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Scent is a chemical signal that attracts pollinators to a particular flower in search of nectar or pollen, or both. The volatile organic compounds emitted play a prominent role in the localization and selection of blossoms by insects, especially moth-pollinated flowers, which are detected and visited at night. Species pollinated by bees and butterflies have sweet perfumes, whereas those pollinated by beetles have strong musty, spicy or fruity smells.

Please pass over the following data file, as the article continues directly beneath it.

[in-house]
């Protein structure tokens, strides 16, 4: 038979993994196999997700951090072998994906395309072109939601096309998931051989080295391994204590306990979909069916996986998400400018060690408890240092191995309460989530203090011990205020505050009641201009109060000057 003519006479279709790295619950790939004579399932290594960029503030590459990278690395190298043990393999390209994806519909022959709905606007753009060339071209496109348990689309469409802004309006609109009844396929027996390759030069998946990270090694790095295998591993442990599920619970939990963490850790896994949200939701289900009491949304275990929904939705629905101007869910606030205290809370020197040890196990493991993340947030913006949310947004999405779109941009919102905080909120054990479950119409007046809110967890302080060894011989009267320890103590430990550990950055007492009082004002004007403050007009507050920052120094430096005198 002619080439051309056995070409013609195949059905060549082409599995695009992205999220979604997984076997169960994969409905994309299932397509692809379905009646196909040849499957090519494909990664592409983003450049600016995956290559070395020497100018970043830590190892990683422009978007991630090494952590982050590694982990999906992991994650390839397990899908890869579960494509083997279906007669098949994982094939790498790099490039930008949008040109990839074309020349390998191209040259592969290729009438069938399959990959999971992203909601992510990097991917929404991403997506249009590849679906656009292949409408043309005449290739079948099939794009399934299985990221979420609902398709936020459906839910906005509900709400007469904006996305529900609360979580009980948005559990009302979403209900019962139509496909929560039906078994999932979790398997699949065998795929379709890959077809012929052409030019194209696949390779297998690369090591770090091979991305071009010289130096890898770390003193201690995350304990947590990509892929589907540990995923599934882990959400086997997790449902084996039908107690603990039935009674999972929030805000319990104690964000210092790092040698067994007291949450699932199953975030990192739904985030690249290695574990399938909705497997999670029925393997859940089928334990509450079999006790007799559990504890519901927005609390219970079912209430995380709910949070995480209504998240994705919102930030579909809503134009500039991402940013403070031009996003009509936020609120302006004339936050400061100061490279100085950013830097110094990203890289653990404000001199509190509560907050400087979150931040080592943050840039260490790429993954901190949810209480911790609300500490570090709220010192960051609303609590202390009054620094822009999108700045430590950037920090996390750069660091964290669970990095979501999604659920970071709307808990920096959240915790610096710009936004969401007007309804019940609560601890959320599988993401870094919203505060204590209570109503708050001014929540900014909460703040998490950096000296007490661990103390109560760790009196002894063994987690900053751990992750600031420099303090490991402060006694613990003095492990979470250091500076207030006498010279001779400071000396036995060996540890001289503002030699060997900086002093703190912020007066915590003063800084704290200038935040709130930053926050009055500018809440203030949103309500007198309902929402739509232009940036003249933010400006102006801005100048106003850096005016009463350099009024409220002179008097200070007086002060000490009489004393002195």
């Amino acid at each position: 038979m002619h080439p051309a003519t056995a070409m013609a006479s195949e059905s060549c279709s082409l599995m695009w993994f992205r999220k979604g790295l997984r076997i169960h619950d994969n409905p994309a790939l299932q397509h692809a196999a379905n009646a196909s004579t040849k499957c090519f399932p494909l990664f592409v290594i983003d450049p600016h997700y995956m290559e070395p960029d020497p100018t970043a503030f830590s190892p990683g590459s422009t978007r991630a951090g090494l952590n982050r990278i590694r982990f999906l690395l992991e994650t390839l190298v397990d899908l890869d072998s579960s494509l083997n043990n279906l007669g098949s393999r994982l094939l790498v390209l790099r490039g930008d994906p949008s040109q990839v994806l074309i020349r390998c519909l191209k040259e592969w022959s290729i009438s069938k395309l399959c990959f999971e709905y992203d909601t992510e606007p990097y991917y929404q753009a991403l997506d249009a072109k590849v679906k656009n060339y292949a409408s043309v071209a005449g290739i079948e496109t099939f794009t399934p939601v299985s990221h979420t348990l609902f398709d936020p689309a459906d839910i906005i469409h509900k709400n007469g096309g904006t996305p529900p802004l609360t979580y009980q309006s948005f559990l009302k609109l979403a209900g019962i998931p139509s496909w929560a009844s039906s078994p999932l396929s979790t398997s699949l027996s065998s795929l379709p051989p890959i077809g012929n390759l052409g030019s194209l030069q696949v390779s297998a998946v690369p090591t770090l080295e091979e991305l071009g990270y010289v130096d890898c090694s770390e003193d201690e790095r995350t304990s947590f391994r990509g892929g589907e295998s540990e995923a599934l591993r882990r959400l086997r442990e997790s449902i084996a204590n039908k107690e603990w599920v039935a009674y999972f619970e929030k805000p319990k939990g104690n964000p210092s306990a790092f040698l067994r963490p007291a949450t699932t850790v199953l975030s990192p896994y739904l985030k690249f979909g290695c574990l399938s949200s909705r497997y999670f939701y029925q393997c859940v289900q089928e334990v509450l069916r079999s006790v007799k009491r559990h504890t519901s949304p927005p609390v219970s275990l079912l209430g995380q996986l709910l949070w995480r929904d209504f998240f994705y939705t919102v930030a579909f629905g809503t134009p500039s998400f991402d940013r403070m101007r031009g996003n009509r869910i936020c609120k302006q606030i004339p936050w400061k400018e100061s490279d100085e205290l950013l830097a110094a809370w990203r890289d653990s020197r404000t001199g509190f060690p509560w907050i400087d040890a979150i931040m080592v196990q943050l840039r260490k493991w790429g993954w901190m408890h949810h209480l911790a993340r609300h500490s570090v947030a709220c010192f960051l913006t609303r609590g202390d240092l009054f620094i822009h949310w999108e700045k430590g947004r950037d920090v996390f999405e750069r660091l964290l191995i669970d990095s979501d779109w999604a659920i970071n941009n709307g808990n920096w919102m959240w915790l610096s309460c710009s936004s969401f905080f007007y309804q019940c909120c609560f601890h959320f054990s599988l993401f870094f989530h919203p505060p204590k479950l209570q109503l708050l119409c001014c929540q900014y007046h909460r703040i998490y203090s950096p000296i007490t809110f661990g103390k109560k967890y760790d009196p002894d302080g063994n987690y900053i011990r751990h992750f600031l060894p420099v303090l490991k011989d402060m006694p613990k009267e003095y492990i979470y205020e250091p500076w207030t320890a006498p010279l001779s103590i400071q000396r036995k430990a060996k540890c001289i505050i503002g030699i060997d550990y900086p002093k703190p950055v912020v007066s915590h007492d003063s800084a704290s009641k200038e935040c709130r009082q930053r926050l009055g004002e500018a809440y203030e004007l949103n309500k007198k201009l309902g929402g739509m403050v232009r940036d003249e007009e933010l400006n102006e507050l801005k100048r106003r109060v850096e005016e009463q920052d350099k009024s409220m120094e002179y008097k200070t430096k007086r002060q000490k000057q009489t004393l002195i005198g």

To date, little is known about how insects respond to the individual chemical components, but it is clear that they are capable of distinguishing among complex aroma mixtures. In addition to attracting insects and guiding them to food resources within the bloom, floral volatiles are essential for insects to discriminate among plant types and even among individual flowers of a single species. For example, closely related plant species that rely on different types of insects for pollination produce different odors, reflecting the olfactory sensitivities or preferences of the pollinators. By providing species-specific signals, the fragrances facilitate an insect's ability to learn particular food sources, thereby increasing its foraging efficiency. At the same time, successful pollen transfer (and thus sexual reproduction) is ensured, benefiting the plants.